My Bolognese Sauce

1 lb ground beef
1 lb ground pork
2 28oz cans crushed tomatoes
1 large carrot, finely chopped
2 ribs celery, finely chopped
1 medium onion, finely chopped
4 Tbs butter
1 Tbs fennel seed, measured then finely ground
1/4-1/2 tsp red pepper flakes (or to preferred heat level)
1 Tbs fish sauce (umami flavor!, salt replacement)
salt & pepper to taste (see below)
1 handful of fresh basil, chiffonaded

1. Melt butter in a large pot and saute on medium heat until the carrots, celery and onion are soft. Add the ground meat, incorporating well and browning meat until fully cooked.

2. Add the ground fennel seed, red pepper flakes and fish sauce. Mix and saute for 1-2 minutes until well combined and the fennel begins to become fragrant.

3. Add the tomato sauce and then cover with a metal mesh splatter guard and partially with a lid, to let steam escape and evaporate. Reduce heat to the lowest possible simmer setting and let cook for 1-2 hours, depending on personal preference. My bolognese relies heavily on tasting the sauce to know when it's done. Taste your sauce. If you think it needs further reducing, salt or pepper, then do so.

4. Add the basil towards the end of cooking the sauce, as the fresh basil flavor will basically cook out while the sauce is simmering and reducing.

5. Boil pasta to box directions or to preferred liking and then serve sauce on top of pasta.


Notes:

*Do not add garlic to your bolognese. With how long you cook your sauce, the garlic will only turn bitter and reflect so in the sauce. You do not want a bitter bolognese.

*Only add salt when you're nearly ready to serve, as you can always add salt but you cannot take it out. Adding salt to the beginning may concentrate the salt and make the end result sauce too salty. Keep this in mind for any cooking you may do.

*I personally prefer San Marzano tomatoes, but it's entirely up to you which brand and type of tomatoes to use. I also prefer to use crushed tomatoes rather than sauce, because I feel it creates a more hearty sauce.

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Thin Spaghetti with Crispy Bacon and Leeks

7:57 PM , , 0 Comments

Dinner tonight was extra delicious thanks to some hearty bacon! I've made this before and it had always been a little off, but I finally feel I have perfected the process and ingredients (pasta water!).


Thin Spaghetti with Crispy Bacon and Leeks

3/4 lb thin spaghetti
1 large leek
1/4 lb bacon
1 cup reserved pasta water
salt & freshly ground pepper to taste

1. Bring a pot of salted water to a boil. Meanwhile, slice bacon in half lengthwise and then into 1/2" pieces. Remove the roots and green parts of the leek, thinly slice diagonally and thoroughly rinse under cold water to remove any sand, dirt or grit.

2. Toss bacon into an extra large frying pan and begin to render down over medium heat. Begin cooking the pasta as well.

3. Add the sliced leeks into the bacon once it begins to brown and become crispy. Toss it around to evenly coat the leeks in the bacon fat, cooking on medium. Turn the heat up to high after the leeks have softened to begin caramelizing the leeks and bacon. At this point, the thin spaghetti should be finished or nearly finished cooking. Make sure to reserve some of the pasta water and dilute it down if it's too salty.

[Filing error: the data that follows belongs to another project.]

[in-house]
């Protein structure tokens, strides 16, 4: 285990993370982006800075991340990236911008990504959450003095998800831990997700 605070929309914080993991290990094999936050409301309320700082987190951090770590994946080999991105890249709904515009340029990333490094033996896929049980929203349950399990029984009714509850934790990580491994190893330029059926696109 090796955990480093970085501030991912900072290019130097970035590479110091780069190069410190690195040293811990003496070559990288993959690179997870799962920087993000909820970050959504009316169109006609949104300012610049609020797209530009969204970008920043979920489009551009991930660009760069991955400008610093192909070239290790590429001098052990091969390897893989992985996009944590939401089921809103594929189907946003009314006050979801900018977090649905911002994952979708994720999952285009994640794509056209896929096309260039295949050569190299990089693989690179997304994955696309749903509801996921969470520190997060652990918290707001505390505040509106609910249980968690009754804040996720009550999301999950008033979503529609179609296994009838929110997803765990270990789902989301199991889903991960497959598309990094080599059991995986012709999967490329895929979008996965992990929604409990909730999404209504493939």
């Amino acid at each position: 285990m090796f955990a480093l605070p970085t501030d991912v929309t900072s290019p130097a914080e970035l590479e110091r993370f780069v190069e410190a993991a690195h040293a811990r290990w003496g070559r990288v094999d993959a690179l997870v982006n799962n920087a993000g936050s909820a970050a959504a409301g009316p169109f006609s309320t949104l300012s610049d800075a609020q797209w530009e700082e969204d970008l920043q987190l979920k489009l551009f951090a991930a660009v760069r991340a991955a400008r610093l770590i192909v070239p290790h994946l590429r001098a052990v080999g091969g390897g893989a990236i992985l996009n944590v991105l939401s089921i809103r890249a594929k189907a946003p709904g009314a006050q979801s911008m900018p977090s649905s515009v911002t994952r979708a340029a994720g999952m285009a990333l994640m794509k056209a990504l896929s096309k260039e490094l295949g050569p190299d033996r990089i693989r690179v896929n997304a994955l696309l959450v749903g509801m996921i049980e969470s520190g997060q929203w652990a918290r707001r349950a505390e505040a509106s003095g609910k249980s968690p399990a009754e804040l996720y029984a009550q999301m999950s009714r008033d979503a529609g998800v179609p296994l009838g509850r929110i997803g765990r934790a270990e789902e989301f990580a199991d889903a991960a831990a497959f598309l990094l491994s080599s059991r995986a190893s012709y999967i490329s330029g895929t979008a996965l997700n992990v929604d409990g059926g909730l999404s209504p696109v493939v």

4. Use tongs once the leeks and bacon begin to evenly caramelize, to add the thin spaghetti and toss until everything is evenly distributed. Add about 1 cup of the reserved pasta water and incorporate until the pasta is almost creamy. This may not take very long since the heat should still be on high. It's ready!

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Pate Brisee - The Easiest Pie Crust

Creating a pie crust can be one of the most daunting and challenging things to those unfamiliar to baking, but fret not! After growing up watching my mom effortlessly throw together a crust for apple pie and experimenting on my own for several years, I have this dough down pat (pun intended)! If you follow my directions and notes, your end result with be the flaky pie crust that you're wanting. This dough will yield two crusts (top and bottom layers). You can easily halve the recipe if you're making a galette.

Make this dough by hand!

Pate Brisee

2 1/2 cups all-purpose flour
1 tsp kosher salt
1 tsp sugar
1 cup butter, cold & cubed (2 sticks)
1/4-1/2 cup cold ice water (don't use the ice) [Note: more may be needed, depending on climate and humidity]

1. Blend the flour, salt and sugar together and then add the cubed butter. Evenly distribute the butter in the flour mixture but using either a fork or pastry blender. Blend this mixture until it begins to resemble a coarse meal.

2. Continuing to use a fork or pastry blender, gradually add the cold ice water in small increments (do NOT add it all at once) until the dough just begins to stick together. It may still appear to be slightly crumbly, but kneading the dough will bring it all together.

3. Wrap up the dough in plastic wrap and let it chill in the fridge for 30 minutes. This will help to re-chill the butter so that it's firm and easier to work with. You do not want a warm, elasticity and sticky dough, as it'll be difficult to work with when rolled out.

4. From here just follow the recipe for whichever pastries you're baking! Such an easy dough!

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